Strong easterly winds and Spring tides lead to busy Saturday for Porthcawl RNLI
Porthcawl RNLI volunteers had a busy few hours on Saturday 24 April launching to five incidents within a few hours. Many of the incidents were caused by very strong easterly winds which were offshore at locations across the coastline of the County Borough of Bridgend and the Vale of Glamorgan.
The first call came for the RNLI crew at 2.54pm when both the charity’s Atlantic 85 lifeboat Rose of the Shires and D Class lifeboat Super G II were launched following a report there were people in the water along with a Stand Up Paddleboard being swept out to sea off Ogmore By Sea.
As the crew arrived on scene they located the casualties who had all managed to make their way back to safety onto the beach. The crews of both lifeboats made their way back to Porthcawl and as they passed Newton Bay they were flagged down by a windsurfer who had suffered equipment failure with a broken boom. The casualty was taken onboard the Atlantic 85 lifeboat along with his equipment and dropped back into the beach at Newton.
Following this, both lifeboats were recovered, refuelled and made ready for service. As the lifeboats were about to be rehoused a further call came for two surfers struggling against offshore winds at Rest Bay.
The Atlantic 85 lifeboat was relaunched within minutes and made its way to Rest Bay. The crew located the two surfers who were slowly making some progress back to the shore. The crew stood by and monitored the surfers until they got back to the beach and were then stood down from the incident and returned to the lifeboat station.
Joe Missen, Helm at Porthcawl RNLI said:
‘The strong Easterly offshore winds were certainly catching a lot of people out along the coastline on Saturday.
As we washed the lifeboat down for a second time we got a further tasking from UK Coastguard. This time we were launched to a 13-year-old boy on a bodyboard being swept out by the offshore winds at Rest Bay.’
The Atlantic 85 lifeboat was launched for the third time of the day and made best speed to Rest Bay. The boy was quickly located clinging to his bodyboard and brought onboard the lifeboat. Although a little shaken the casualty required no further medical attention and was dropped ashore at the slipway at Rest Bay. Crew went ashore to reunite the boy with his parent/guardian and meet with the Porthcawl Coastguard Team.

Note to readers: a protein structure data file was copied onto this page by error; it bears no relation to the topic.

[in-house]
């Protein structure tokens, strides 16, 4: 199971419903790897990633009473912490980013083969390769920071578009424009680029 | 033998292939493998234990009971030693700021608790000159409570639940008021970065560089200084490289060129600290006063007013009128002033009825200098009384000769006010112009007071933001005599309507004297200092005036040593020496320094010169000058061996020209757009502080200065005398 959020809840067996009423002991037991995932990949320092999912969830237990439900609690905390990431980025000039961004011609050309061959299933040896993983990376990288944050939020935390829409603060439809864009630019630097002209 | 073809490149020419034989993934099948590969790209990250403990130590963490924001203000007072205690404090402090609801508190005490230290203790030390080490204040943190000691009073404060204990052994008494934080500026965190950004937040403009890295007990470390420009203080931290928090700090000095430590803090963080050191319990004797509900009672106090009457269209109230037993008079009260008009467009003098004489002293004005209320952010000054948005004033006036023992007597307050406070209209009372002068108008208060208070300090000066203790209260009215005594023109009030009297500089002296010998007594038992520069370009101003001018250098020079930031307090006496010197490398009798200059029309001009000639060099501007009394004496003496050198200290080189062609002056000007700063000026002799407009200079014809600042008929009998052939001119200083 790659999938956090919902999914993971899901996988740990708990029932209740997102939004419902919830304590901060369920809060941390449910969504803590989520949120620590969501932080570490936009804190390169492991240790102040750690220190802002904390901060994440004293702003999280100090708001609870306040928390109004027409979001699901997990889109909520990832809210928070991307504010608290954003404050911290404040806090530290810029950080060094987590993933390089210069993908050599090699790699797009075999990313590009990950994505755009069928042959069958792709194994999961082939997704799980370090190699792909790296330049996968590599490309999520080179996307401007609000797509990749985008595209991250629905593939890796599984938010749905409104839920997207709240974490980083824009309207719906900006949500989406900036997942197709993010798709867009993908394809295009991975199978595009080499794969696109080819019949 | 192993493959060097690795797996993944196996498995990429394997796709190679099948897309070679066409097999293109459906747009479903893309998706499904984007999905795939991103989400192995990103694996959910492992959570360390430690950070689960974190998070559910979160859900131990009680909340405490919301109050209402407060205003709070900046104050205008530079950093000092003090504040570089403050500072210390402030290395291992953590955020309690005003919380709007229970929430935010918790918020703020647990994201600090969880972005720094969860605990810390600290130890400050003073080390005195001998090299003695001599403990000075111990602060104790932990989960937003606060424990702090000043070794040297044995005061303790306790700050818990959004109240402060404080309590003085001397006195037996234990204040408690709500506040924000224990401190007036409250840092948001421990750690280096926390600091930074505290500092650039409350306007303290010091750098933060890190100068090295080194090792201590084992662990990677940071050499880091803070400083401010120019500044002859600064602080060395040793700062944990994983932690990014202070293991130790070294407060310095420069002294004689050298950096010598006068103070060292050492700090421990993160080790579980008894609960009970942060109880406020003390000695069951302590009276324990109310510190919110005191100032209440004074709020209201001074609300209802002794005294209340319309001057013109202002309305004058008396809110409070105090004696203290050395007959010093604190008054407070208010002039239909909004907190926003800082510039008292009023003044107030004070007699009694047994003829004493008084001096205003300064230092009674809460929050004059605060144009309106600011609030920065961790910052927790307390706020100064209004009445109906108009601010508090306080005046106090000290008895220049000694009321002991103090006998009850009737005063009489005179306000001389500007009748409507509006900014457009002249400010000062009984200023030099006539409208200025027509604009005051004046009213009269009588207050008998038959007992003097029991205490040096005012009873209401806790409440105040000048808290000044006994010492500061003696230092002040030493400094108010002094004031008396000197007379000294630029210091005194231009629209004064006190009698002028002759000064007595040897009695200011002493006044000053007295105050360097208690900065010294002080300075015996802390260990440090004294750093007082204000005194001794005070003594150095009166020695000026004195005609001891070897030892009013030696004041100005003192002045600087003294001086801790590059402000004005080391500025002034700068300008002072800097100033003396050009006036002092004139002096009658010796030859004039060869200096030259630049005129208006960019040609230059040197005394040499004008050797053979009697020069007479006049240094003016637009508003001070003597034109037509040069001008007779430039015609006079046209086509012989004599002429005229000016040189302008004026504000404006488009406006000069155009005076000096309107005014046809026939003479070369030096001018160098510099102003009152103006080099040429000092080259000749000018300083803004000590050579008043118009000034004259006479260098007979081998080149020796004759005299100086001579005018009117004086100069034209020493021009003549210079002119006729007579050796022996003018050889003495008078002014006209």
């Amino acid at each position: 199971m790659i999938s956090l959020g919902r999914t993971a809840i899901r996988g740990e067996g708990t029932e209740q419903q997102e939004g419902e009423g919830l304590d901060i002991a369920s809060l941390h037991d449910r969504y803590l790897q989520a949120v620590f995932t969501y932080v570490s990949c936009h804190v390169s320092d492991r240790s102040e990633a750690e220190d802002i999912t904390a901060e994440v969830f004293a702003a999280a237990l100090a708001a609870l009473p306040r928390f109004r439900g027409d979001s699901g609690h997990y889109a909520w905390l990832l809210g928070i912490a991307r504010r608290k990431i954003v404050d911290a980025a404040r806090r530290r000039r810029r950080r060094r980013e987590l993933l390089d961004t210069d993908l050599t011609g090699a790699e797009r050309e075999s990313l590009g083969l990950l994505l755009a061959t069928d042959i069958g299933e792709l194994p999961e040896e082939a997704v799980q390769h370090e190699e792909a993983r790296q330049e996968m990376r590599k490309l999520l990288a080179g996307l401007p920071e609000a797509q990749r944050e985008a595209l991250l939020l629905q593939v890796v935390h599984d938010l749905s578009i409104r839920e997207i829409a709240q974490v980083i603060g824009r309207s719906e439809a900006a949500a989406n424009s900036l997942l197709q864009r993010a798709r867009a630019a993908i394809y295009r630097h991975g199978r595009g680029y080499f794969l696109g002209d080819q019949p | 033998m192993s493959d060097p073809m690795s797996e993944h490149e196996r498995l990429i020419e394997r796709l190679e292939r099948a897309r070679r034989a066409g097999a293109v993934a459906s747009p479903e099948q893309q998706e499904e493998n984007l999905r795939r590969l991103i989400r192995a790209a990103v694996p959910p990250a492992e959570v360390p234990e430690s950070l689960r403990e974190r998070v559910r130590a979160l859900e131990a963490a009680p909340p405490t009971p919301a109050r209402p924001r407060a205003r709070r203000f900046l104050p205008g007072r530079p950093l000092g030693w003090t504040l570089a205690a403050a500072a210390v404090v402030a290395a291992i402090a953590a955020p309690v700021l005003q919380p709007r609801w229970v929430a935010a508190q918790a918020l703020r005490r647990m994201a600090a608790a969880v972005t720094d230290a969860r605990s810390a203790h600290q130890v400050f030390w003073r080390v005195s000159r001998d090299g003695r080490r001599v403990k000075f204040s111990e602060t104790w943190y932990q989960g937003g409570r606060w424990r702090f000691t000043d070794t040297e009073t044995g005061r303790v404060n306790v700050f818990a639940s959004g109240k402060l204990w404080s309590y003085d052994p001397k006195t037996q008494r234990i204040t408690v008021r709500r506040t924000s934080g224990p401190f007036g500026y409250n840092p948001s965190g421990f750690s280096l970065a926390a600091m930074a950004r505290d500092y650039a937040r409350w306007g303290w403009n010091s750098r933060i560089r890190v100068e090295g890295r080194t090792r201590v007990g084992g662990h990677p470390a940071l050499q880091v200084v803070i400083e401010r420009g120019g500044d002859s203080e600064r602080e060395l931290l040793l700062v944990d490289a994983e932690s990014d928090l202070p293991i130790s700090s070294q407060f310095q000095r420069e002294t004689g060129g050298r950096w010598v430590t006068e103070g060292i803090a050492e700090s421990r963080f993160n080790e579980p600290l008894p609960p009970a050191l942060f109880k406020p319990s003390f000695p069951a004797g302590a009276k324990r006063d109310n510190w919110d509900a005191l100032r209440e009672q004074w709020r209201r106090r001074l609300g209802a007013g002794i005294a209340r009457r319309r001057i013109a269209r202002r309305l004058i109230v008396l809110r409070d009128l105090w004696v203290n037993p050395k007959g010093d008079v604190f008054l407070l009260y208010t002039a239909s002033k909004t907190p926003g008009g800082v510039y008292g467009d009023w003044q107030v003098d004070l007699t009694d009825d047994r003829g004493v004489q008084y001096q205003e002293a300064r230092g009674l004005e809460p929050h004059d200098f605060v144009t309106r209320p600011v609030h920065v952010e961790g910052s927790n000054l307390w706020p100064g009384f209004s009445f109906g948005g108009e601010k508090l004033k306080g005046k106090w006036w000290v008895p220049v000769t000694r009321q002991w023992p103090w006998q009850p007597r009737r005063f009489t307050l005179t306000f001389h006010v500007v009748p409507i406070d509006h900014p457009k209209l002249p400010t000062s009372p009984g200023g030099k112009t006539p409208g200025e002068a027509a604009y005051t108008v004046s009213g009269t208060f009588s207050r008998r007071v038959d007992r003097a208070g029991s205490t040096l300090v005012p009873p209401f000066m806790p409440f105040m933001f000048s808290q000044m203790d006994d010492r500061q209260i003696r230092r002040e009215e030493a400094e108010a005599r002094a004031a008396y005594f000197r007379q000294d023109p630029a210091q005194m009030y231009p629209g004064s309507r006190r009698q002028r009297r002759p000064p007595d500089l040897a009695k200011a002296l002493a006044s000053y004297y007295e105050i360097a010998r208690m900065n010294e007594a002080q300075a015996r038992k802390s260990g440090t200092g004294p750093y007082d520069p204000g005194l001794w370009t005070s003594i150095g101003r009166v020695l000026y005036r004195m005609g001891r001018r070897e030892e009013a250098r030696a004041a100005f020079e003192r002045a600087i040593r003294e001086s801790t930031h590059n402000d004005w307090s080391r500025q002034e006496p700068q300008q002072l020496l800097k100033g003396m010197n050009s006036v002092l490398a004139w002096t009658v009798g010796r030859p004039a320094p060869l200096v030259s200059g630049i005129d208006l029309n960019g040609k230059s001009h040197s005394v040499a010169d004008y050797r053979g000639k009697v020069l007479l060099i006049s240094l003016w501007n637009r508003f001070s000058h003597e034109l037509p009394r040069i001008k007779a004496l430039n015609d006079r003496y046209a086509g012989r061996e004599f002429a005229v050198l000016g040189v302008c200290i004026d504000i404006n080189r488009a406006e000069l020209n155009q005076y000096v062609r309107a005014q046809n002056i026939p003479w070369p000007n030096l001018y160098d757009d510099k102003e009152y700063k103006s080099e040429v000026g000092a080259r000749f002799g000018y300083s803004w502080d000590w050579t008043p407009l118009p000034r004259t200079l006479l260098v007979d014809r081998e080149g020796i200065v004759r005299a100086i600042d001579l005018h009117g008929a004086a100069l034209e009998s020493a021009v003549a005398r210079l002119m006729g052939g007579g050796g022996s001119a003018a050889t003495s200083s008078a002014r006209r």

The Atlantic 85 lifeboat then returned to station. As soon as the lifeboat was rehoused and the crew prepared to head home from the lifeboat station the pagers sounded again and the crew were tasked by UK Coastguard at 5.28pm to a further incident.
This time a report had been received from Porthcawl NCI that there were people cut off by the tide in Dunraven Bay, Southerndown. The D Class lifeboat Super G II was launched on service and the crew made their way to the location. When they arrived on scene a crew member went ashore to speak to the two casualties who were unaware of their predicament.
They were keen to accept the offer of assistance as the alternative was to wait for around two hours for the tide to recede. The two casualties were taken onboard the lifeboat and transferred to the slipway in Dunraven Bay. As the casualties disembarked the lifeboat another report was received from Porthcawl NCI who had spotted a further group of people cut off by the tide. The RNLI crew made contact with this group who were happy to wait for the tide to recede and had adequate equipment and clothing with them.
Porthcawl RNLI helm, Carl Evans said:
'We’re anticipating a very busy summer ahead as Covid-19 restrictions continue to ease. If you’re heading to the coast be aware of the conditions and your capabilities and only enter the water if it is safe to do so. Check your equipment is in good working order. If possible visit a lifeguarded beach.
‘If going afloat, carry a means for calling for help and always wear a lifejacket. Check tide times daily, particularly for areas where you may get cut off by the tide.
‘If you see someone in difficulty, or you get into difficulty yourself, please call 999 or 112 and ask for the Coastguard.’
Key facts about the RNLI
The RNLI charity saves lives at sea. Its volunteers provide a 24-hour search and rescue service around the United Kingdom and Republic of Ireland coasts. The RNLI operates 238 lifeboat stations in the UK and Ireland and more than 240 lifeguard units on beaches around the UK and Channel Islands. The RNLI is independent of Coastguard and government and depends on voluntary donations and legacies to maintain its rescue service. Since the RNLI was founded in 1824, its lifeboat crews and lifeguards have saved over 142,700 lives.